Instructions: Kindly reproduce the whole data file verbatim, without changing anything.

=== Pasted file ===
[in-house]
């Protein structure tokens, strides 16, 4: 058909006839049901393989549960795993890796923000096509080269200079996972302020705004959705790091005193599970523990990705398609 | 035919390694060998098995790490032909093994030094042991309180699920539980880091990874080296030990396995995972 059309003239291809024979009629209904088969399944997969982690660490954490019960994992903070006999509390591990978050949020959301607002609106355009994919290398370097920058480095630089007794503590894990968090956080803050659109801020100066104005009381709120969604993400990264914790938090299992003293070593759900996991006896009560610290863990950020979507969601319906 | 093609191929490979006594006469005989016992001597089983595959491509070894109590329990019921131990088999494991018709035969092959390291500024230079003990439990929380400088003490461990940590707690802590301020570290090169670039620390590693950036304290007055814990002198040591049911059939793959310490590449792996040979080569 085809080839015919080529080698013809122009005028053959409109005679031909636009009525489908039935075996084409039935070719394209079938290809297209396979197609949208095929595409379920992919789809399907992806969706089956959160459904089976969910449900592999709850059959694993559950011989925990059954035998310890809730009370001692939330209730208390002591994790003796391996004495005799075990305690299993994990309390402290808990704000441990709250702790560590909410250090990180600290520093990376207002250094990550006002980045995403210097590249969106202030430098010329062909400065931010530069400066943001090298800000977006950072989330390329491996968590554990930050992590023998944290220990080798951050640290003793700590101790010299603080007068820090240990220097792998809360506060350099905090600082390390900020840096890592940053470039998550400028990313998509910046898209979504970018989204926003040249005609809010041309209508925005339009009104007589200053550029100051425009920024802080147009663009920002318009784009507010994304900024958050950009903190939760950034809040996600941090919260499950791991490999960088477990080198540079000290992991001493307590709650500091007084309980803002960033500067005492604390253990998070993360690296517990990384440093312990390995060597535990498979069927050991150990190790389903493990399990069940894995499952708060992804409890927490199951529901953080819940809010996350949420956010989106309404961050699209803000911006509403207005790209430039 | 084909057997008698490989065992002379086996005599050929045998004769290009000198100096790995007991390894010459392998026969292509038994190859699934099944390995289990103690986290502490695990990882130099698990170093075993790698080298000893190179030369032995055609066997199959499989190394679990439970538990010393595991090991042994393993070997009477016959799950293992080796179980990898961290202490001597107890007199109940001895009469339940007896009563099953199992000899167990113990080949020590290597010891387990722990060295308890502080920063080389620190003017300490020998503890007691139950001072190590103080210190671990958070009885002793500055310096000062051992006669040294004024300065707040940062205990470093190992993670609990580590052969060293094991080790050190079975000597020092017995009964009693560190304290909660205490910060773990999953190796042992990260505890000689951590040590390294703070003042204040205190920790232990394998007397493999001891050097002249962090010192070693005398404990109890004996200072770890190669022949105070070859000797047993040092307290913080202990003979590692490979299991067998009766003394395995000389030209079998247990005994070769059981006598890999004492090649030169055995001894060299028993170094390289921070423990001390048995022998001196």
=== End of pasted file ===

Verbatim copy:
[in-house]
């Protein structure tokens, strides 16, 4: 058909006839049901393989549960795993890796923000096509080269200079996972302020705004959705790091005193599970523990990705398609 | 035919390694060998098995790490032909093994030094042991309180699920539980880091990874080296030990396995995972 059309003239291809024979009629209904088969399944997969982690660490954490019960994992903070006999509390591990978050949020959301607002609106355009994919290398370097920058480095630089007794503590894990968090956080803050659109801020100066104005009381709120969604993400990264914790938090299992003293070593759900996991006896009560610290863990950020979507969601319906 | 093609191929490979006594006469005989016992001597089983595959491509070894109590329990019921131990088999494991018709035969092959390291500024230079003990439990929380400088003490461990940590707690802590301020570290090169670039620390590693950036304290007055814990002198040591049911059939793959310490590449792996040979080569 085809080839015919080529080698013809122009005028053959409109005679031909636009009525489908039935075996084409039935070719394209079938290809297209396979197609949208095929595409379920992919789809399907992806969706089956959160459904089976969910449900592999709850059959694993559950011989925990059954035998310890809730009370001692939330209730208390002591994790003796391996004495005799075990305690299993994990309390402290808990704000441990709250702790560590909410250090990180600290520093990376207002250094990550006002980045995403210097590249969106202030430098010329062909400065931010530069400066943001090298800000977006950072989330390329491996968590554990930050992590023998944290220990080798951050640290003793700590101790010299603080007068820090240990220097792998809360506060350099905090600082390390900020840096890592940053470039998550400028990313998509910046898209979504970018989204926003040249005609809010041309209508925005339009009104007589200053550029100051425009920024802080147009663009920002318009784009507010994304900024958050950009903190939760950034809040996600941090919260499950791991490999960088477990080198540079000290992991001493307590709650500091007084309980803002960033500067005492604390253990998070993360690296517990990384440093312990390995060597535990498979069927050991150990190790389903493990399990069940894995499952708060992804409890927490199951529901953080819940809010996350949420956010989106309404961050699209803000911006509403207005790209430039 | 084909057997008698490989065992002379086996005599050929045998004769290009000198100096790995007991390894010459392998026969292509038994190859699934099944390995289990103690986290502490695990990882130099698990170093075993790698080298000893190179030369032995055609066997199959499989190394679990439970538990010393595991090991042994393993070997009477016959799950293992080796179980990898961290202490001597107890007199109940001895009469339940007896009563099953199992000899167990113990080949020590290597010891387990722990060295308890502080920063080389620190003017300490020998503890007691139950001072190590103080210190671990958070009885002793500055310096000062051992006669040294004024300065707040940062205990470093190992993670609990580590052969060293094991080790050190079975000597020092017995009964009693560190304290909660205490910060773990999953190796042992990260505890000689951590040590390294703070003042204040205190920790232990394998007397493999001891050097002249962090010192070693005398404990109890004996200072770890190669022949105070070859000797047993040092307290913080202990003979590692490979299991067998009766003394395995000389030209079998247990005994070769059981006598890999004492090649030169055995001894060299028993170094390289921070423990001390048995022998001196």